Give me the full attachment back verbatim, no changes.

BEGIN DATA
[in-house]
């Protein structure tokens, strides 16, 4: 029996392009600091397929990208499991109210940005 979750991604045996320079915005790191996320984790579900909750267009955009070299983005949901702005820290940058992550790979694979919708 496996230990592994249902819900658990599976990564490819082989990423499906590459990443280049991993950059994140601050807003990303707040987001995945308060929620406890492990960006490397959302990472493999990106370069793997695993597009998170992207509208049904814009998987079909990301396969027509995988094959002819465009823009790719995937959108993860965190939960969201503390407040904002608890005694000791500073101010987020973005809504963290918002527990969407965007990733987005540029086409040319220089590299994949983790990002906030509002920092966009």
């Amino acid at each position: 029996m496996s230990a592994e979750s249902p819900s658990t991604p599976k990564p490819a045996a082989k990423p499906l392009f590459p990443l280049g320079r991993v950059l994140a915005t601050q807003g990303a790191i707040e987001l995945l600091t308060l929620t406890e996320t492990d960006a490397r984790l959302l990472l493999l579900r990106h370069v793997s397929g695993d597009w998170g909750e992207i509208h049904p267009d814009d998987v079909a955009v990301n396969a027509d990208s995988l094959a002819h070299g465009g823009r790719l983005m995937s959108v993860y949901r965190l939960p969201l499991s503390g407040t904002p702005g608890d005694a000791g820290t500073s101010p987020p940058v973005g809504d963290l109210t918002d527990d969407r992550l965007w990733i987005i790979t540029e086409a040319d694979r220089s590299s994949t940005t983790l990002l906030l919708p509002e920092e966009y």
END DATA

[in-house]
């Protein structure tokens, strides 16, 4: 029996392009600091397929990208499991109210940005 979750991604045996320079915005790191996320984790579900909750267009955009070299983005949901702005820290940058992550790979694979919708 496996230990592994249902819900658990599976990564490819082989990423499906590459990443280049991993950059994140601050807003990303707040987001995945308060929620406890492990960006490397959302990472493999990106370069793997695993597009998170992207509208049904814009998987079909990301396969027509995988094959002819465009823009790719995937959108993860965190939960969201503390407040904002608890005694000791500073101010987020973005809504963290918002527990969407965007990733987005540029086409040319220089590299994949983790990002906030509002920092966009």
């Amino acid at each position: 029996m496996s230990a592994e979750s249902p819900s658990t991604p599976k990564p490819a045996a082989k990423p499906l392009f590459p990443l280049g320079r991993v950059l994140a915005t601050q807003g990303a790191i707040e987001l995945l600091t308060l929620t406890e996320t492990d960006a490397r984790l959302l990472l493999l579900r990106h370069v793997s397929g695993d597009w998170g909750e992207i509208h049904p267009d814009d998987v079909a955009v990301n396969a027509d990208s995988l094959a002819h070299g465009g823009r790719l983005m995937s959108v993860y949901r965190l939960p969201l499991s503390g407040t904002p702005g608890d005694a000791g820290t500073s101010p987020p940058v973005g809504d963290l109210t918002d527990d969407r992550l965007w990733i987005i790979t540029e086409a040319d694979r220089s590299s994949t940005t983790l990002l906030l919708p509002e920092e966009y």